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Caffe Shakerato - What's This Italian Shakerato Thing?

Italian summers demand colder coffee - iced espresso does the trick

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caffe shakerato, picture, parma

Caffe Shakerato Picture

James Martin

If you're even planning on a trip to Italy, no doubt you've heard folks talk about the shakerato. While a "shakerato" can mean lots of drinks shaken, usually alcoholic ones, the caffe shakerato is the latest craze associated with trying to beat the summer heat. Nothing like ice and caffeine to knock out the summer doldrums.

In its most simple form, a caffe shakerato is made by combining freshly made espresso, a bit of sugar, and lots of ice, shaking the whole deal vigorously until a froth forms when poured. You can do this in a martini shaker at home.

But Italian bars, especially ones with those fancy printed menus on the tables outside, will juice up the common caffe shakerato. The picture above shows a caffe shakerato poured into a wine glass that has been lined with a spiral of chocolate syrup. Some add or substitute vanilla gelato for the ice. Some add booze. Some add cream.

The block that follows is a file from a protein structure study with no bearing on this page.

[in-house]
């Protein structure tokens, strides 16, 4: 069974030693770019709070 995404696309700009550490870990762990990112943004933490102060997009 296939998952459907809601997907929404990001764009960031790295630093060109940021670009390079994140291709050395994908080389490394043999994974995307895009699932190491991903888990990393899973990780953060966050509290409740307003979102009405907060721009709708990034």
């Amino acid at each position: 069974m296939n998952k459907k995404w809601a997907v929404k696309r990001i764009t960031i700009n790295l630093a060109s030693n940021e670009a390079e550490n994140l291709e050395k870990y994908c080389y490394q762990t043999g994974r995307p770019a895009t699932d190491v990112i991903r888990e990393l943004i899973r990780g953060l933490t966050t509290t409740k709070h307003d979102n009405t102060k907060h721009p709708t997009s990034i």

Martini glasses or champagne flutes are the traditional glassware used to hold a caffe shakerato.

Caffe shakerato is pronounced as you might expect, sort of ca-fay shake-er-a-to.

In an Italian bar or cafe, you can also order Caffe freddo, cold coffee that can also be iced or even frozen. It will be very, very, sweet.

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